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We need to embrace a new era of maturity

We need to embrace a new era of maturity

A new construct for consumers is required, but it mustn’t detract from the opportunities that await.

“It’s the end of the data boom”. This was one of the many headlines to have emerged over the last month or so as the criticism of big data companies swelled. We’ve come a long way since Amazon was regarded as a minor bookseller, and Facebook “wasn’t a business”. In those days, the term “big data” had barely entered the public realm, and digital commerce was still a minority sport. As the pipelines were laid for transporting the data required to fuel this emerging economy, the power of broadband unfurled. And so began the sea change in the processing and application of data that happened under the noses of legislators and regulators who were able, some say, to see the benefits but unprepared for the consequences. Now there are widespread calls for intervention in order, we’re told, to protect consumers yet keep the market free and enable further innovation.

Any industry that wishes to endure, to maintain the social contract inferred with the community it inhabits or the society it affects, has to recognise, and respond to public disquiet.

Yet such a glib narrative doesn’t tell the complete story. Consumers implicitly, often explicitly, have accepted that the commercial exchange of their own data for services received was a contract they were happy to live with. Data being sold to third parties was nothing new. Advertising experienced as a result of online viewing was annoying, but not much more so than that seen on TV, or in newspapers and magazines. Moreover, we are now no longer talking of a digital economy as a discrete market sector. Every aspect of our economy is in the process of digital transformation, with major ‘prizes’ to be won across the spectrum of commercial and public sector activities. This economy will be powered by data, and the expertise of data specialists of every size and type will be engaged.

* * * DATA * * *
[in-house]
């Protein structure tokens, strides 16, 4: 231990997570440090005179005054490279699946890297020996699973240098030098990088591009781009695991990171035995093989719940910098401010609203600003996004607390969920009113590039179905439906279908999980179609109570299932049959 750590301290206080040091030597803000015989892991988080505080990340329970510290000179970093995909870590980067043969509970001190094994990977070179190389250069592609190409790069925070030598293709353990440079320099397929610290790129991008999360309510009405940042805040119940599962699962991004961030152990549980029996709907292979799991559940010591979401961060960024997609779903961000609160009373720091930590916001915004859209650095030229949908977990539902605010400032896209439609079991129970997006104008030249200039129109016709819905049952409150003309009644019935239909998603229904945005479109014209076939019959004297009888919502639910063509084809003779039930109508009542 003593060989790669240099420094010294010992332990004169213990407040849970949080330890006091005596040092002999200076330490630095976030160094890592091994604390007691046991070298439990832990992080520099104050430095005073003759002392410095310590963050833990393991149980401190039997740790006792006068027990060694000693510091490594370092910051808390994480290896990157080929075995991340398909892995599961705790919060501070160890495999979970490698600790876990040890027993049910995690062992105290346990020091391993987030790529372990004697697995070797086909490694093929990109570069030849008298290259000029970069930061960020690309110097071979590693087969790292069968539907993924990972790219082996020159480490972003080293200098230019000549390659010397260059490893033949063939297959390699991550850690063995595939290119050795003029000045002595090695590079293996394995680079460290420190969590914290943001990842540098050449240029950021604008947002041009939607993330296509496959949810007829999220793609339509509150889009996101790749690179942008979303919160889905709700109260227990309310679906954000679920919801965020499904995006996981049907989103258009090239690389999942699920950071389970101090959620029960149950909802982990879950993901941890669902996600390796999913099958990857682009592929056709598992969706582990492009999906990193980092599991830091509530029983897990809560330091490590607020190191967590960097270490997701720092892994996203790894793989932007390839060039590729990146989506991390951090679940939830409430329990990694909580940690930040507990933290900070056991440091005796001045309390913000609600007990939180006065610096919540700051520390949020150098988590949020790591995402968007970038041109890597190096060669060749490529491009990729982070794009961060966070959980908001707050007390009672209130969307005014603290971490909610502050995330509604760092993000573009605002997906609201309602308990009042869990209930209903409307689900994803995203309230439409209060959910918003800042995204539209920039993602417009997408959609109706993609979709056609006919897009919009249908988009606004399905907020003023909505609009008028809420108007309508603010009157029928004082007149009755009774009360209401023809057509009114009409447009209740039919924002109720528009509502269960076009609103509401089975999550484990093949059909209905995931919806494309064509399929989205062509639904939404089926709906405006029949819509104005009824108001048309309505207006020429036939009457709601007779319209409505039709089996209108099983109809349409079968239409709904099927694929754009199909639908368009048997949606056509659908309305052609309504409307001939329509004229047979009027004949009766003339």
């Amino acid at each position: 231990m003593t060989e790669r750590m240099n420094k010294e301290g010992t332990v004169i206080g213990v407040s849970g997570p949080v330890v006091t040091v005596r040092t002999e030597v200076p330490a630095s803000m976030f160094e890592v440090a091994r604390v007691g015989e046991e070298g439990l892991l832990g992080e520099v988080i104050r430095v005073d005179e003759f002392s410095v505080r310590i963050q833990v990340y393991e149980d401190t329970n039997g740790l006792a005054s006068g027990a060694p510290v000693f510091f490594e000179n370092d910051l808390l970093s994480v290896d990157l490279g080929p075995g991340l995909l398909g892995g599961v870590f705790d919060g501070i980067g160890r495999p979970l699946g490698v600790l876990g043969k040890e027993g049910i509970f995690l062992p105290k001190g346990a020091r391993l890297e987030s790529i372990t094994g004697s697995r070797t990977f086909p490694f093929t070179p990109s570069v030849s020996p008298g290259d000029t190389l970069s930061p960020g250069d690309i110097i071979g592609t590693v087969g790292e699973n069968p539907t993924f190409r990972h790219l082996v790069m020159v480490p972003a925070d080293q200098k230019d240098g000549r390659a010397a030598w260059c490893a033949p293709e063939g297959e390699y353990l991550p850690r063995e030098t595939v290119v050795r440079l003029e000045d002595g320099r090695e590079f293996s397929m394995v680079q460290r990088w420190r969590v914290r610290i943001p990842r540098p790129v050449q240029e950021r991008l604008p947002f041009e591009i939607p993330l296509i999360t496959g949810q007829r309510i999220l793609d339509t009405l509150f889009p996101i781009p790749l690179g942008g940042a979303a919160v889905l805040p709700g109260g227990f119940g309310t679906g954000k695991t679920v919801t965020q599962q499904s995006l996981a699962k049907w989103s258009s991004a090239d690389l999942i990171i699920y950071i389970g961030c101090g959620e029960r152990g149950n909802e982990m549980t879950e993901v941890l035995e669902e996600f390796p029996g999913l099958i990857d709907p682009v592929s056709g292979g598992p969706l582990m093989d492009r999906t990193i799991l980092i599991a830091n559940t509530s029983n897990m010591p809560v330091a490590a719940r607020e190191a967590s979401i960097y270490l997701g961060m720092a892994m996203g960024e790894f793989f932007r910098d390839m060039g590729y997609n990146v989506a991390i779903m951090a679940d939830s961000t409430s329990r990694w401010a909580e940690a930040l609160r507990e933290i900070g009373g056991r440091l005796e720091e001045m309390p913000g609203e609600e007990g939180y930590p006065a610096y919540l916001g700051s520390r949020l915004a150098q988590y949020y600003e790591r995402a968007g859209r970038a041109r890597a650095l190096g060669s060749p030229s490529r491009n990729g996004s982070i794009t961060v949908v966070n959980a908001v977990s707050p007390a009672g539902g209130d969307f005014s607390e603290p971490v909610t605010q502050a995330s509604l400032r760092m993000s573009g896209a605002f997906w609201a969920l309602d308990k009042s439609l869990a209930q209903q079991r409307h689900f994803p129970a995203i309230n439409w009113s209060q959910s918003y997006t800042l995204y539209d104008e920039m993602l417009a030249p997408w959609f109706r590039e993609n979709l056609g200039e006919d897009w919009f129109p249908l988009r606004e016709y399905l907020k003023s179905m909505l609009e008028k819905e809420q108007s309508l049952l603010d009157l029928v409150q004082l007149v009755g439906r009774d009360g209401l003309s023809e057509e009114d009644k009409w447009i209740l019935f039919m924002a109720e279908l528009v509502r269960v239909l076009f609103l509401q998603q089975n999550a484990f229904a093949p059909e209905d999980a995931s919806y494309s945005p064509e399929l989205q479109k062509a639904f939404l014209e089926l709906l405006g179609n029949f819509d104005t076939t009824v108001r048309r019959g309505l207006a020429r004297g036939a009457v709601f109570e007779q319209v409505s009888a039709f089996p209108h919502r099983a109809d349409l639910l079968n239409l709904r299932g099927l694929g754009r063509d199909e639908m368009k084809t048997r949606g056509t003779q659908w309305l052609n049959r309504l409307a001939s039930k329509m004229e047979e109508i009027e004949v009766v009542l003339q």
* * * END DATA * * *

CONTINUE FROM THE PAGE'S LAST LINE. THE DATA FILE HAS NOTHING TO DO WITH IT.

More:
Already we have seen Amazon forming partnerships to look at increasing efficiency in healthcare. (Facebook is reported to have suspended its own healthcare project in the light of the current enquiries). This requires a consensus on the appropriate use of data that balances the rights of consumers with the benefits both to individuals and society. Too much restriction, and the opportunities for many advances, diminish. Too free with data, and consent (and trust) is diminished, with unintended consequences possibly well beyond the immediate platform/consumer transaction.

The benefits of horizontal regulation have been widely discussed in IIC forums in the last year and continue to be a key focus. Data is one case in particular where the approach must be right. With traditional sectoral boundaries discarded, regulators and policymakers will be free to take account of broader implications, including the ethical challenges presented by the most potent data applications.

In Europe the General Data Protection Regulation (GDPR) comes into force later this month. It recognises the rights of consumers to exercise control over their personal data and places a series of obligations on organisations holding that data. Elsewhere, an inquiry by the Australian Competition and Consumer Commission (ACCC) into the power of digital platforms is currently under way, with its conclusions keenly awaited- with perhaps potential for tighter oversighting or fresh regulation.

It is now widely recognised that change is going to be necessary if public and policy concerns are to be addressed… and harmonised. Getting it right will be critical to the future success of the digital economy world and the data industry. If it’s been late in coming, let us now be clear – it’s time too for the ‘unfetteredness’ of the data boom to end, and data maturity to begin.

chris chapman2Chris Chapman
President, International Institute of Communications


  • Wednesday, 02 May 2018

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